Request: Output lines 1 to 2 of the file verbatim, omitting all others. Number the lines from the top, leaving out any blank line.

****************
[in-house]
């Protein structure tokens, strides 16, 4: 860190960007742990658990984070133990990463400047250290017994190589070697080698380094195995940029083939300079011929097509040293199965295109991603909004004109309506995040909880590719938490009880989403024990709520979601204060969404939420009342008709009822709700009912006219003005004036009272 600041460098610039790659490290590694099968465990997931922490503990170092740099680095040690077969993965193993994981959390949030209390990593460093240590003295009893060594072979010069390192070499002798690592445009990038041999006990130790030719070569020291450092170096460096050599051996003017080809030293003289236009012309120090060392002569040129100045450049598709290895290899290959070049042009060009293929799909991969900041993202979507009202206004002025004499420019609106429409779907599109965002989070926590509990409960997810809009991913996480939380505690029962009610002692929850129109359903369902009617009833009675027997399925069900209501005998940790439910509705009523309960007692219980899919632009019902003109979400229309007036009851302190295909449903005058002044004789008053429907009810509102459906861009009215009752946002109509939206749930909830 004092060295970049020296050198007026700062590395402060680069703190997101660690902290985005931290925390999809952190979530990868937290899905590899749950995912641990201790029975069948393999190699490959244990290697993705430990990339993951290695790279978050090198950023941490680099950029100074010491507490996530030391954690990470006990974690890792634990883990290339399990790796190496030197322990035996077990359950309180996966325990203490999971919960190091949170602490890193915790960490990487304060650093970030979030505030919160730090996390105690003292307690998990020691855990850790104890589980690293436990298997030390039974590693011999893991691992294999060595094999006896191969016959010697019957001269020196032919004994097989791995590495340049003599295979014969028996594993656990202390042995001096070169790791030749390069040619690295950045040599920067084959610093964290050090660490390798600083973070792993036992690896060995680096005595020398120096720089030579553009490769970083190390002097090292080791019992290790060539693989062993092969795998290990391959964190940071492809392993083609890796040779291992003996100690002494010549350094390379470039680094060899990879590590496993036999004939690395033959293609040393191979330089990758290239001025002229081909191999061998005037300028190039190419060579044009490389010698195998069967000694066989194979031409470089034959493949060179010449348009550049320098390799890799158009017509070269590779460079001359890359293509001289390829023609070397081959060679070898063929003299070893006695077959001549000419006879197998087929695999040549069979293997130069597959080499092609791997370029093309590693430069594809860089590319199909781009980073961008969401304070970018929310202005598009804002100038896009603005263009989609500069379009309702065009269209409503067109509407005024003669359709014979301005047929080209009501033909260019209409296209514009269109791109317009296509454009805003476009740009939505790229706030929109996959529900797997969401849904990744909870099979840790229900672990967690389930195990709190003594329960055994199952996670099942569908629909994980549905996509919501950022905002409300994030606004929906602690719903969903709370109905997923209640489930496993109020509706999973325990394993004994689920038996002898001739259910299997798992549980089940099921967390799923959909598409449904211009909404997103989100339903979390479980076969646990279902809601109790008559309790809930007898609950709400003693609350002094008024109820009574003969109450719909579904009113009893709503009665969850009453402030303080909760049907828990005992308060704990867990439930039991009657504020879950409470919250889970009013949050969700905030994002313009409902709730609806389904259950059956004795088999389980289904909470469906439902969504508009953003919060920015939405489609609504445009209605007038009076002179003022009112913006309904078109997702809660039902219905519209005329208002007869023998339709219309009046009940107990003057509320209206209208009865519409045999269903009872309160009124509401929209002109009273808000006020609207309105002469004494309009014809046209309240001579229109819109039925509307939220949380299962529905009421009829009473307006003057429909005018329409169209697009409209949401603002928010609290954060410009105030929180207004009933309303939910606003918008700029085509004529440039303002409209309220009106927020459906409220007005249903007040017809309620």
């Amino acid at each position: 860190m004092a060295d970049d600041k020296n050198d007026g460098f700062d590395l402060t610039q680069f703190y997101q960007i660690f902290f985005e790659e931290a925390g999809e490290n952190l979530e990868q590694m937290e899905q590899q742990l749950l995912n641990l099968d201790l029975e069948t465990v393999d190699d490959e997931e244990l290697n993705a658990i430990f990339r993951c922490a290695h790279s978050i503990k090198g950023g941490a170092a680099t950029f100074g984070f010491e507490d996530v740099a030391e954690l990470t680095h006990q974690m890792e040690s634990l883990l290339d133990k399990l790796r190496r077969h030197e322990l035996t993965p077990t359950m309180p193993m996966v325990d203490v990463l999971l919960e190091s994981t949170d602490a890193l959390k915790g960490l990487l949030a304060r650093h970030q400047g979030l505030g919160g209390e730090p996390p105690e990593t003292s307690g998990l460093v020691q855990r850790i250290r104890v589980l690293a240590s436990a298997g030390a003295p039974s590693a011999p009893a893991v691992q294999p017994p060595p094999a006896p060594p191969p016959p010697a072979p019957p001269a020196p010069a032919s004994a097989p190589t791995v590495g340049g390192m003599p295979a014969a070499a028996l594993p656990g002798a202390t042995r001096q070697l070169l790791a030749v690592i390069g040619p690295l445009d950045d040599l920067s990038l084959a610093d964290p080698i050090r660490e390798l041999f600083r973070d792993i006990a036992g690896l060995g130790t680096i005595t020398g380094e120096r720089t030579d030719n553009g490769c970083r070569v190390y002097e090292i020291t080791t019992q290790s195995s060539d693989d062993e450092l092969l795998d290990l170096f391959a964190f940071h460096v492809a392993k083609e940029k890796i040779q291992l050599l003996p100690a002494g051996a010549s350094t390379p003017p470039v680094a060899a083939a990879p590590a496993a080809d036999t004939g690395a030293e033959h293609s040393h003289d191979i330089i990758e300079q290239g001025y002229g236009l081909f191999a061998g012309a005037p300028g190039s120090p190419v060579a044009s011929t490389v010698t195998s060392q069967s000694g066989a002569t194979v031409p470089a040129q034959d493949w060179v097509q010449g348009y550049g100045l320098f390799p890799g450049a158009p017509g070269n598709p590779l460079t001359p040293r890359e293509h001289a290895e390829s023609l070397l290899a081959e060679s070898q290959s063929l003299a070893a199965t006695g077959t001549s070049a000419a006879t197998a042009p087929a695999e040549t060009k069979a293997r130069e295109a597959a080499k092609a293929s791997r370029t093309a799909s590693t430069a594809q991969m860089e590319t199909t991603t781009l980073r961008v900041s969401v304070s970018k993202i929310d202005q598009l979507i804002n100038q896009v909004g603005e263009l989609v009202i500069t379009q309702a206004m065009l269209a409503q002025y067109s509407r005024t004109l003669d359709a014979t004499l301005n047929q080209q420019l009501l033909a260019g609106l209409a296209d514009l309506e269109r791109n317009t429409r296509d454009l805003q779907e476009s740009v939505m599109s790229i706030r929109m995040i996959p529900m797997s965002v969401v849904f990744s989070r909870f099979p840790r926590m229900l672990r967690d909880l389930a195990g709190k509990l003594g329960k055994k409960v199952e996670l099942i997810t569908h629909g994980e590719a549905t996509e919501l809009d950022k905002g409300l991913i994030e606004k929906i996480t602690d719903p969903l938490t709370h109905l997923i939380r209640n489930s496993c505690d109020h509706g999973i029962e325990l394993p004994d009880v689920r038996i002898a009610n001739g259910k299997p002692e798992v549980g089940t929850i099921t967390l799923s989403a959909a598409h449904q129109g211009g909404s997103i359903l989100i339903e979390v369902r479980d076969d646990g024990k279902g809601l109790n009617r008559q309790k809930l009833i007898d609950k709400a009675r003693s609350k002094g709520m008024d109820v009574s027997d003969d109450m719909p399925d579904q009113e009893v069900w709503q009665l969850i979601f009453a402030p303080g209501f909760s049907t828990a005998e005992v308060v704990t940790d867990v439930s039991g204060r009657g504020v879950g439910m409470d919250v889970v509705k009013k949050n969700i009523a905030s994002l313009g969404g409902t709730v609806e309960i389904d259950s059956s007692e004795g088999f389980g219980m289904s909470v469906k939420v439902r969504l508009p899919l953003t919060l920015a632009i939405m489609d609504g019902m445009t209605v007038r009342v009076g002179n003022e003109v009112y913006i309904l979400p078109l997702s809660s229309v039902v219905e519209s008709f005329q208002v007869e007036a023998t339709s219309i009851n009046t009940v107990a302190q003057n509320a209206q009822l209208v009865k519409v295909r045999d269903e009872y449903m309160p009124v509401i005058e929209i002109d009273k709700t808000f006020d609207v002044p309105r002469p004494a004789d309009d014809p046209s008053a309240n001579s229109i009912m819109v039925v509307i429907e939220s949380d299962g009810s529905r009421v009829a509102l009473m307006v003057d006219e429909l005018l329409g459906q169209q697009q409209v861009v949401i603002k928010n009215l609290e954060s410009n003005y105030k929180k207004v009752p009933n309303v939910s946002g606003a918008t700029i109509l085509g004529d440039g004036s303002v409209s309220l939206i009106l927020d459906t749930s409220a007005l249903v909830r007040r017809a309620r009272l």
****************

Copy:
[in-house]
């Protein structure tokens, strides 16, 4: 860190960007742990658990984070133990990463400047250290017994190589070697080698380094195995940029083939300079011929097509040293199965295109991603909004004109309506995040909880590719938490009880989403024990709520979601204060969404939420009342008709009822709700009912006219003005004036009272 600041460098610039790659490290590694099968465990997931922490503990170092740099680095040690077969993965193993994981959390949030209390990593460093240590003295009893060594072979010069390192070499002798690592445009990038041999006990130790030719070569020291450092170096460096050599051996003017080809030293003289236009012309120090060392002569040129100045450049598709290895290899290959070049042009060009293929799909991969900041993202979507009202206004002025004499420019609106429409779907599109965002989070926590509990409960997810809009991913996480939380505690029962009610002692929850129109359903369902009617009833009675027997399925069900209501005998940790439910509705009523309960007692219980899919632009019902003109979400229309007036009851302190295909449903005058002044004789008053429907009810509102459906861009009215009752946002109509939206749930909830 004092060295970049020296050198007026700062590395402060680069703190997101660690902290985005931290925390999809952190979530990868937290899905590899749950995912641990201790029975069948393999190699490959244990290697993705430990990339993951290695790279978050090198950023941490680099950029100074010491507490996530030391954690990470006990974690890792634990883990290339399990790796190496030197322990035996077990359950309180996966325990203490999971919960190091949170602490890193915790960490990487304060650093970030979030505030919160730090996390105690003292307690998990020691855990850790104890589980690293436990298997030390039974590693011999893991691992294999060595094999006896191969016959010697019957001269020196032919004994097989791995590495340049003599295979014969028996594993656990202390042995001096070169790791030749390069040619690295950045040599920067084959610093964290050090660490390798600083973070792993036992690896060995680096005595020398120096720089030579553009490769970083190390002097090292080791019992290790060539693989062993092969795998290990391959964190940071492809392993083609890796040779291992003996100690002494010549350094390379470039680094060899990879590590496993036999004939690395033959293609040393191979330089990758290239001025002229081909191999061998005037300028190039190419060579044009490389010698195998069967000694066989194979031409470089034959493949060179010449348009550049320098390799890799158009017509070269590779460079001359890359293509001289390829023609070397081959060679070898063929003299070893006695077959001549000419006879197998087929695999040549069979293997130069597959080499092609791997370029093309590693430069594809860089590319199909781009980073961008969401304070970018929310202005598009804002100038896009603005263009989609500069379009309702065009269209409503067109509407005024003669359709014979301005047929080209009501033909260019209409296209514009269109791109317009296509454009805003476009740009939505790229706030929109996959529900797997969401849904990744909870099979840790229900672990967690389930195990709190003594329960055994199952996670099942569908629909994980549905996509919501950022905002409300994030606004929906602690719903969903709370109905997923209640489930496993109020509706999973325990394993004994689920038996002898001739259910299997798992549980089940099921967390799923959909598409449904211009909404997103989100339903979390479980076969646990279902809601109790008559309790809930007898609950709400003693609350002094008024109820009574003969109450719909579904009113009893709503009665969850009453402030303080909760049907828990005992308060704990867990439930039991009657504020879950409470919250889970009013949050969700905030994002313009409902709730609806389904259950059956004795088999389980289904909470469906439902969504508009953003919060920015939405489609609504445009209605007038009076002179003022009112913006309904078109997702809660039902219905519209005329208002007869023998339709219309009046009940107990003057509320209206209208009865519409045999269903009872309160009124509401929209002109009273808000006020609207309105002469004494309009014809046209309240001579229109819109039925509307939220949380299962529905009421009829009473307006003057429909005018329409169209697009409209949401603002928010609290954060410009105030929180207004009933309303939910606003918008700029085509004529440039303002409209309220009106927020459906409220007005249903007040017809309620």